You can find this graphic and other information in my book. The "Savings Waterfall" is the framework for transitioning this month's "Pay Yourself First" savings from your checking account to your long-term savings and investing.

Our "Savings Waterfall" helps you implement the P or “Process-implementing” from the wealth-building approach discussed earlier As a reminder:

This is best facilitated by setting up auto transfers between the waterfall buckets. The best part about it is that the robo-advisor does the heavy lifting "Invest → Evaluate → Re-balance → Repeat" part. All you need to do is "Save →" and transfer the money - the robo does all the rest! This is easily done in commonly available financial apps and bank accounts. Robo-advisors have super low minimums and are easy to set up. Start small and build! After starting, you will discover more options. Most robo-advisors also have special accounts for different long-term life "buckets." These are accounts such as 529 College Plans, Roth IRA's, target date investing accounts for specific needs, and others.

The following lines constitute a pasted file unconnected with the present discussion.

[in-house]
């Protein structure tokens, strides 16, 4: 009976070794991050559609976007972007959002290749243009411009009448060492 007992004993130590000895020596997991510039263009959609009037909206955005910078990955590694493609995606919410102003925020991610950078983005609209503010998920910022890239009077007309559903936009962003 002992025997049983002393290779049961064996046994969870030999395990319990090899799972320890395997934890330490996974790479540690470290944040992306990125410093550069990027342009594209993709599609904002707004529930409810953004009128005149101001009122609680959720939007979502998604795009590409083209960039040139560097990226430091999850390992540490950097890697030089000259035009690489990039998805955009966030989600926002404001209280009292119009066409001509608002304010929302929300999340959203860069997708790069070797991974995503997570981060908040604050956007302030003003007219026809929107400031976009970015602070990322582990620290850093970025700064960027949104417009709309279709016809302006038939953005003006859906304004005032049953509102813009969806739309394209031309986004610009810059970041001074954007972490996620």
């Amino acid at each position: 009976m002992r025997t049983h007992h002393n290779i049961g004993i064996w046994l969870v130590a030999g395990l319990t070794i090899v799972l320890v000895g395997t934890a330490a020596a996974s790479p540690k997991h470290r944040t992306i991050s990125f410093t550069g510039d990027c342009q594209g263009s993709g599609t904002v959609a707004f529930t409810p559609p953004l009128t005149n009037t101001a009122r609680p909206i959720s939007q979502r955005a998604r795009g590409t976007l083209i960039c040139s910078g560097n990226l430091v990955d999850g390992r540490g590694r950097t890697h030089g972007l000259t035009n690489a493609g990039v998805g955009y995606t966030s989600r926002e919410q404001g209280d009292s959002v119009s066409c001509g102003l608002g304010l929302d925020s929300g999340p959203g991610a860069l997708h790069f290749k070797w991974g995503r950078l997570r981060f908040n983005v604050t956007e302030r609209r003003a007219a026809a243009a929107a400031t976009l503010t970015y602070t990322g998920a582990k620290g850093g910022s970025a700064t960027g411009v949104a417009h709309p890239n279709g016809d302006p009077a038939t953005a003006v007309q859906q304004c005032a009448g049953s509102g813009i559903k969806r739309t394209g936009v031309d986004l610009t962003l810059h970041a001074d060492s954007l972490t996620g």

So what is the payoff? Earlier we discuss coffee-nomics and the power of the time value of money with a small coffee expense. The Pay Yourself First pathways are significantly more meaningful. This graphic provides the results when we model all three Pay Yourself First pathways. As expected the difference is extraordinary. In this model, each person's lifetime salary is exactly the same! All we did is change the payment hierarchy savings habits. We provide the link to our model in case you wish to play with the assumptions. The point is, your payment hierarchy habits are incredibly important, especially earlier in your career!

Next time, we will be discussing the impact of sludge and tactical approaches to managing your budget.


All source citations are found in the article: